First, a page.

When Your Husband’s Former Spouse Dies

There are often seasons in a stepmom’s life when she wishes her husband’s ex would move far, far away. Or, dare I say it—permanently disappear.

But when that day actually comes, it’s a lot harder than one might imagine. I know firsthand. After 30 years of having an ex-wife-in-law, my husband’s former spouse died of cancer. With only three months between diagnosis and death, her death took us by surprise.

Whether your stepfamily includes a high-maintenance mom, an absent mom, or a mom who works toward healthy co-parenting, you’ll experience a variety of emotions when she dies.

Whether your stepfamily includes a high-maintenance mom, an absent mom, or a mom who works toward healthy co-parenting, you’ll experience a variety of emotions when she dies.

Here is what I and other stepmothers have discovered when your stepchildren’s mother passes away.

Attend the funeral—or not. My stepsons had a small memorial service for their mom when she died. This was to help them, their stepdad, and her friends have an intimate time to say good-bye. She had very little remaining family.

In other situations, there may be numerous family members, coworkers, and friends, and the event might be much larger.

I left it up to my adult stepsons and daughters-in-law as to whether they wanted me at the memorial. Because their mom was angry with me, and we didn’t have a cohesive relationship during the last few years of her life, they felt it best if I didn’t attend. I agreed. But many kids, young or old, do want the stepmom present.

Let hubby go. As with any social occasion, it’s not uncommon for the stepfamily dynamic to make life more complicated and frustrating for the parent. This goes double when it’s a funeral. The goal must be to focus on what will help the kids cope and grieve their mom’s death.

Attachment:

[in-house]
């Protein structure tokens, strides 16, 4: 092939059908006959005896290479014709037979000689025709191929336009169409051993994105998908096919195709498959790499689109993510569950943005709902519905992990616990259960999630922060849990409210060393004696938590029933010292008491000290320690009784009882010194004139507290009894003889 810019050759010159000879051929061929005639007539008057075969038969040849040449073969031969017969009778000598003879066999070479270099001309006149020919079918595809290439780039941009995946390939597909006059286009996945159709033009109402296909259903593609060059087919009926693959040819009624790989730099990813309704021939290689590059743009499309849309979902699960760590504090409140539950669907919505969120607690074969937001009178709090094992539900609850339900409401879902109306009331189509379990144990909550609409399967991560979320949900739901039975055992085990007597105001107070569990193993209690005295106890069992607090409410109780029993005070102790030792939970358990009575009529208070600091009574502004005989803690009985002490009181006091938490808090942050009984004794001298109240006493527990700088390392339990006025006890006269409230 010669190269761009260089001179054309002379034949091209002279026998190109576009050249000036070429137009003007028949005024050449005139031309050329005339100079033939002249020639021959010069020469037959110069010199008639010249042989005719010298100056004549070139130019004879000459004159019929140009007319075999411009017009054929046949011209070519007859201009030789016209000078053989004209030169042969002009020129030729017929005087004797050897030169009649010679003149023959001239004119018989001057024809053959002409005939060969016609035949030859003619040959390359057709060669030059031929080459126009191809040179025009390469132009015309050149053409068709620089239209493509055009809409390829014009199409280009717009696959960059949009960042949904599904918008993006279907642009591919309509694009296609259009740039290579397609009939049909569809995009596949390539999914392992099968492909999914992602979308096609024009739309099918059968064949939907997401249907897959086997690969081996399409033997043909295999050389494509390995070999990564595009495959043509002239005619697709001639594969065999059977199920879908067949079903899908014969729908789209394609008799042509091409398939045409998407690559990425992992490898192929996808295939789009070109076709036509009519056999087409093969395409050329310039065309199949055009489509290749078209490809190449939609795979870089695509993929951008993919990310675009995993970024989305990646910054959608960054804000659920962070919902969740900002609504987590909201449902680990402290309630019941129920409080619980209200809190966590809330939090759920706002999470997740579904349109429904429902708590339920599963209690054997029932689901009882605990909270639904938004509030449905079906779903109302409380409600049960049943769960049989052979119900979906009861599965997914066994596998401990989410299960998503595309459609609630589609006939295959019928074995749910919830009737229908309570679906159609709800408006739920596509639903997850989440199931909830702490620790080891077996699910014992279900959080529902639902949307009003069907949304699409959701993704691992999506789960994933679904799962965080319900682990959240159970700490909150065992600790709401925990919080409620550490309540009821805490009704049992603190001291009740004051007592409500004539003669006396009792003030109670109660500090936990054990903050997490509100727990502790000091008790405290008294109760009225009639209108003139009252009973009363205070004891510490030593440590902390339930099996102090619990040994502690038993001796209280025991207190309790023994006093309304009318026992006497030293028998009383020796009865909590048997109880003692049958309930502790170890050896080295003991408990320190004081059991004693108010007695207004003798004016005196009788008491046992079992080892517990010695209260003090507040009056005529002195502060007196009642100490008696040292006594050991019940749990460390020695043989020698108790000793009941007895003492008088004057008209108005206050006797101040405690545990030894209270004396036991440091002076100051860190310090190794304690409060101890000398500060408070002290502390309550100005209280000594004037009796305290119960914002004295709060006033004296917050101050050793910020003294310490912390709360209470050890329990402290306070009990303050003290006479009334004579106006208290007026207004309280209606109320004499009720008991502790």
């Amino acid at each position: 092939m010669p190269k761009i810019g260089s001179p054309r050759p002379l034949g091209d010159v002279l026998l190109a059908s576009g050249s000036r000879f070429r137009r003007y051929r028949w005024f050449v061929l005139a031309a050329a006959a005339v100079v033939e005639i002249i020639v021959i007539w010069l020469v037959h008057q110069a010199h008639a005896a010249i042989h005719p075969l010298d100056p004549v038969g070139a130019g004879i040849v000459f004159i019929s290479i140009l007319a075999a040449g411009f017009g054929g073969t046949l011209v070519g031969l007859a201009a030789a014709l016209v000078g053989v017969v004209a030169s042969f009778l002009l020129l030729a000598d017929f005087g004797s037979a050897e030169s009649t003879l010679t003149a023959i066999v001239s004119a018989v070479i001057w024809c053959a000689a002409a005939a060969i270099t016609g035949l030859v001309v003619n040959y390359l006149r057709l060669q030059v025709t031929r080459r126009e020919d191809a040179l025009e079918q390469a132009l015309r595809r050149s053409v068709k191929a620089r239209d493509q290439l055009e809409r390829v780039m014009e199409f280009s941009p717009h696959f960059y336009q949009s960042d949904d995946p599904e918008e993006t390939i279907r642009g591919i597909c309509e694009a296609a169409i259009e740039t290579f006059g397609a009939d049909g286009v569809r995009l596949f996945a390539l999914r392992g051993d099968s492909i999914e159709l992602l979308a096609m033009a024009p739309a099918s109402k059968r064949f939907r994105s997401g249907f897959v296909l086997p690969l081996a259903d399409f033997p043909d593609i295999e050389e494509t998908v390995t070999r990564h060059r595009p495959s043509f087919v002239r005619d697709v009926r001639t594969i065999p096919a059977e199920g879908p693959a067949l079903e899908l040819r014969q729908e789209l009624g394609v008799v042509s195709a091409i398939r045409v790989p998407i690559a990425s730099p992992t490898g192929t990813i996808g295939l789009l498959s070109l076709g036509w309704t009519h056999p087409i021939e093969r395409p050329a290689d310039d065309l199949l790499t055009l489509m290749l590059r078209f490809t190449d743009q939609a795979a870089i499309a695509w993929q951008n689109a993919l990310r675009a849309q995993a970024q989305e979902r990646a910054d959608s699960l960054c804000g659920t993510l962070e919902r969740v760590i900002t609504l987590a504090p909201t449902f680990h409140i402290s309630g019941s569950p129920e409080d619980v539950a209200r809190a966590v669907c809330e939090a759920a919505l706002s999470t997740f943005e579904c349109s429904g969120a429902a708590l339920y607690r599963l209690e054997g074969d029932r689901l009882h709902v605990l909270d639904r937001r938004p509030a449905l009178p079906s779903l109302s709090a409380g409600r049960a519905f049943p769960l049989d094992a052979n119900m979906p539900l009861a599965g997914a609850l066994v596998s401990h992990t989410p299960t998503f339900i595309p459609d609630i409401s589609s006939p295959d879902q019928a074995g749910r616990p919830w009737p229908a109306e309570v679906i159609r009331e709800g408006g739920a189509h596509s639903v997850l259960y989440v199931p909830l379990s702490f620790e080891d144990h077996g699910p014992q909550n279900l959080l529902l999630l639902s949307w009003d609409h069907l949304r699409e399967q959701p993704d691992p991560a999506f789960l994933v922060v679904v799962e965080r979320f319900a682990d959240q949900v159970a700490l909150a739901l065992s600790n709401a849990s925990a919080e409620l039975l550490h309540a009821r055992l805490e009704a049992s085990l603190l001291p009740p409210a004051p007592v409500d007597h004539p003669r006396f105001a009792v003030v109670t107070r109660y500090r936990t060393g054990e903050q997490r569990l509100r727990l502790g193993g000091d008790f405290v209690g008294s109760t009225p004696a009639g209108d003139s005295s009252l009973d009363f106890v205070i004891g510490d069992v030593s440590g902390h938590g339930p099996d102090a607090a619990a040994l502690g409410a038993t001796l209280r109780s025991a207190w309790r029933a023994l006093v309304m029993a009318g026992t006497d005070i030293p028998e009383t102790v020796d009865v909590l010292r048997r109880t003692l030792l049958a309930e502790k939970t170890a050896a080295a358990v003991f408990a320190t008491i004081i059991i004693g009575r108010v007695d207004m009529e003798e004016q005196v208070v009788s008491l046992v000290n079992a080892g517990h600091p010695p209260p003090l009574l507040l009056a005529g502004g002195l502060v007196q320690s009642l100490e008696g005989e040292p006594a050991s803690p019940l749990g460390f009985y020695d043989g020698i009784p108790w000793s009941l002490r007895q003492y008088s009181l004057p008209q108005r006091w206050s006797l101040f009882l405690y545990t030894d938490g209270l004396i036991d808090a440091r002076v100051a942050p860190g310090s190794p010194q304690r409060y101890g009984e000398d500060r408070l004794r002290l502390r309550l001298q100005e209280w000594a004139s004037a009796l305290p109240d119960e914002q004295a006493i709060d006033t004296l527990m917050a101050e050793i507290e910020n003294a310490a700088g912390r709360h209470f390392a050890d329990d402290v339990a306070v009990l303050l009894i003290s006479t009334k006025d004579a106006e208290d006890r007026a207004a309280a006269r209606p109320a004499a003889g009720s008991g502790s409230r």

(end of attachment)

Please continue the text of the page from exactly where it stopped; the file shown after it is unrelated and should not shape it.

When his ex-wife died, I told my husband, “I’m totally okay if you want to attend her memorial without me. I want you to support your kids and grandkids. This is your family. It’s not about me.”

If your stepchildren need dad all to themselves for a while, then love them enough to give them that as a gift. Often the greatest treasure a stepmom can offer is to step back and give the kids breathing room—or grieving room.

As hard as it is to do, remember that your husband was once in love and married to this woman. She bore him children. He might be sad. My husband was, and it didn’t upset me. Why? I knew he didn’t love her anymore; he loves me. At the same time, he grieved that at one time she was a different person, and together they created two human beings—his sons. He grieved alongside his kids for the loss of their mother and his grandchildren’s grandmother.

Prepare for change. My stepsons were adults with kids of their own when their mom died. Therefore, visitation and living arrangements weren’t affected. Obviously, if the stepkids are still under parental care when mom dies, the changes will be much more significant. (This is why it’s crucial for parents of underage children to obtain a will and legal counsel on what will happen to the children if the parent dies.)

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“Within a few months of the mom’s diagnosis, I realized my husband’s kids soon would be living with us full time,” stepmom Amy stated. “I wasn’t at all prepared to go from an every-other-weekend situation to being a stepmom 24/7. I love my stepkids, but after their mom died, I felt as though I was choking and couldn’t get air.